PHYSIOGRAPHY OF INDIA
Physiography of an area is the outcome of structure, process and the stage of development. India is characterised by great diversity in its physical features.
Physical map of India
India can be divided into the following physiographic divisions
- The Himalayan mountains
- The Northern plain
- The Peninsular plateau
- The Indian desert
- The Coastal plains
- The Islands
The Himalayas: They consist of parallel mountain ranges. The great Himalayan range includes the great Himalayas, the trans Himalayas and the Shivalik. In the north west, their orientation is from north-west to south-east. In Darjeeling and Sikkim they lie in an eastwardly direction while in Arunachal they are from south-west to north-east. In Nagaland, Manipur and Mizoram they are in north-south direction.
The Himalayas can be further divided into
- The Kashmir or north western: It comprises ranges like Karakoram, Ladakh, Zaskar and Pir panjal. Important glaciers include Baltoro and Siachen. Important passes include the Zoji La on the great Himalayas, Banihal on the Pir panjal, Photu la on the Zaskar and Khardung La on the Ladakh range.
Some important freshwater lakes such as Dal and Wular and saltwater lakes like Pangong tso and Tso moriri are in this region
- The Himachal and Uttarakhand Himalayas: It lies between the ravi in the west and the kali in the east. It is drained by the Indus and the Ganga river systems. It is distinguished by the ‘DUN’ formations like the Chandigarh-Kalka dun and Dehradun. They are inhabited by the Bhutias who migrate to the ‘Bugyals’ which are the summer grasslands. The ‘valley of flowers’ is located here.
Valley of flowers in Uttarakhand
- The Darjeeling and Sikkim Himalayas: these are known for their fast flowing rivers like ‘TEESTA’ and their Tea plantations due to good rainfall all year and mild winters. They are also known for ‘DUAR’ formations. The Shiwaliks are absent here.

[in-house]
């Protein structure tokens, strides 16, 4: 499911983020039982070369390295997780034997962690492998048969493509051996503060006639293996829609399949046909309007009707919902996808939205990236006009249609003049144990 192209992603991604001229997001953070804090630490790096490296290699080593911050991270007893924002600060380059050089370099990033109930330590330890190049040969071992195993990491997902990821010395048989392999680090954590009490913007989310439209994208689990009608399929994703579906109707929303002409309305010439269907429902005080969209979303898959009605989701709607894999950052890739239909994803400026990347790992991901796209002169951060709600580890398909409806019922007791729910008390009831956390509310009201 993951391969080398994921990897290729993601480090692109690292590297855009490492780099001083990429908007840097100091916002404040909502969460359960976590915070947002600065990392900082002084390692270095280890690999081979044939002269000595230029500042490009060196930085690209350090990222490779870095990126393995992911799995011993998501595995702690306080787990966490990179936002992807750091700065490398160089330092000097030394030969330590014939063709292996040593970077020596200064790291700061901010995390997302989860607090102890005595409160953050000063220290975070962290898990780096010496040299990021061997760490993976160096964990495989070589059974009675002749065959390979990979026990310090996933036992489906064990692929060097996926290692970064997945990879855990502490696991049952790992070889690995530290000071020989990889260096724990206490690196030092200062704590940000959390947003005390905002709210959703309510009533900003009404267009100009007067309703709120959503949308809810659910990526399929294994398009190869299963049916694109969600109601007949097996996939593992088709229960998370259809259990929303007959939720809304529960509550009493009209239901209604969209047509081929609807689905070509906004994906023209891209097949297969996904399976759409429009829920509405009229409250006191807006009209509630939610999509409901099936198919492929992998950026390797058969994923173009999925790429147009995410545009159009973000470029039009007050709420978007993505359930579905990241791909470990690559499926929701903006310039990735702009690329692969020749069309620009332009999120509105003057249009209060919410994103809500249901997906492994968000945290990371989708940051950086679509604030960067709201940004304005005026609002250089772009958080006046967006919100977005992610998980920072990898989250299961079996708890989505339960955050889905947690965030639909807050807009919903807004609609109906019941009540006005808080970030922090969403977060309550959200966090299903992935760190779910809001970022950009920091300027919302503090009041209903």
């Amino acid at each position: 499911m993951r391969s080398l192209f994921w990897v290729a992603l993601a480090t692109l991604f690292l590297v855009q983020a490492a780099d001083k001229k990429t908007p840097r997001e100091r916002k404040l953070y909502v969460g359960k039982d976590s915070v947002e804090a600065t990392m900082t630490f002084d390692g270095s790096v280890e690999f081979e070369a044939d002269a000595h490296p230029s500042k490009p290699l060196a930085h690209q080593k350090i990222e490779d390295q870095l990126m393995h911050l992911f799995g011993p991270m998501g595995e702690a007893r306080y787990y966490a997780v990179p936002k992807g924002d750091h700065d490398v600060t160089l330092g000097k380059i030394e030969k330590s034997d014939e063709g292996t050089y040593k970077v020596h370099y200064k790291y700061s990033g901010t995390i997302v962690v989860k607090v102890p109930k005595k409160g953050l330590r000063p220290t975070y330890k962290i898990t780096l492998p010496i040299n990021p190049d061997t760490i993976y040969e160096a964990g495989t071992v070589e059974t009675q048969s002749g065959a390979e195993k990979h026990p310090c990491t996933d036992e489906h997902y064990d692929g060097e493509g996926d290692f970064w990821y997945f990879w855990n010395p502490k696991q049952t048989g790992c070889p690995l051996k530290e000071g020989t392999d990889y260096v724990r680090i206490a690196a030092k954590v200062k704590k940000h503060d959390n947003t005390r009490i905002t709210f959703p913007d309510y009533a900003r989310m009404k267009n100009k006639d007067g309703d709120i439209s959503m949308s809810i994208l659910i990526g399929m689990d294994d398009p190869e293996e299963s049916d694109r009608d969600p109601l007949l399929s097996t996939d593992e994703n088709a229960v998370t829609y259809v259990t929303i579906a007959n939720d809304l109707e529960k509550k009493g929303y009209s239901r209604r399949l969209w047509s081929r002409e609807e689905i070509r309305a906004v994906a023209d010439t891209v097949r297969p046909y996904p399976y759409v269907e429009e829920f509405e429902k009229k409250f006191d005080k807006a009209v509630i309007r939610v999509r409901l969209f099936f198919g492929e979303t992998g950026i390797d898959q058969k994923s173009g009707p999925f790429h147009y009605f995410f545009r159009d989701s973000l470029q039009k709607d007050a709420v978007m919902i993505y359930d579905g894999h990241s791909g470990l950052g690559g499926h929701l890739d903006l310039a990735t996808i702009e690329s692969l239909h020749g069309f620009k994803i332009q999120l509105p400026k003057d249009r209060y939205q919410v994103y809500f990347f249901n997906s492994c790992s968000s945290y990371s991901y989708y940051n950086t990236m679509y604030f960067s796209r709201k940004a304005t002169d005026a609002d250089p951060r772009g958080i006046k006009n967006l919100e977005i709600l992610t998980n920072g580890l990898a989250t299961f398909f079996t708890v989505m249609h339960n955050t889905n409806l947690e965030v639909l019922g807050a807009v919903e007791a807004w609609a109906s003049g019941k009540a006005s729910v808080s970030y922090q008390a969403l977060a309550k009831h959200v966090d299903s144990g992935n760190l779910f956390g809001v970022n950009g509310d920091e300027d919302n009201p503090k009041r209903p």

- The Arunachal Himalayas: They extend from east of Bhutan upto the Diphu pass in the east.Important rivers include Kameng,Dihang, Dabang and Subansiri. Tribal communities include the Monpa, Dafla, Abor, Miri and Mishmi. They practiced ‘Jhumming’ which is the slash and burn cultivation.
- The Eastern hills and mountains: In the north they are known as Patkai bum, Naga hills, Manipur hills and in the south as Mizo hills. The Barak is the most important river here. Mizoram as known as the ‘Molasses Basin’
LOKTAK lake in Manipur.
The Northern plains: They are formed by the alluvial deposits brought by the Indus, Ganga and the Brahmaputra. They are also as the Indo-Gangetic plains. The average width is 150-300kms and they extend for 3200kms from east to west. Depth of alluviam deposits varies from 1000-2000kms.
THE PLAINS ARE DIVIDED INTO
- BHABAR: It is a narrow belt ranging between 8-10km and parallel to the shiwaliks. The rivers deposit their load of rocks and boulders and sometimes disappear in this region.
- TARAI: It lies south of the bhabar with a width of 10-20kms where most of the streams and rivers re-emerge and create a swampy, marshy condition known as ‘TARAI’. It has a good growth of natural vegetation and varies wildlife.
- ALLUVIAL PLAINS: These are divided into the KHADAR and BHANGAR. Old alluviam is bhangar and the new one close to the river bank is khadar. These plains have mature stage of fluvial erosional and depositional landforms such as sand bars, meanders, ox-bow lakes and braided channels.
Ganga plains near Haridwar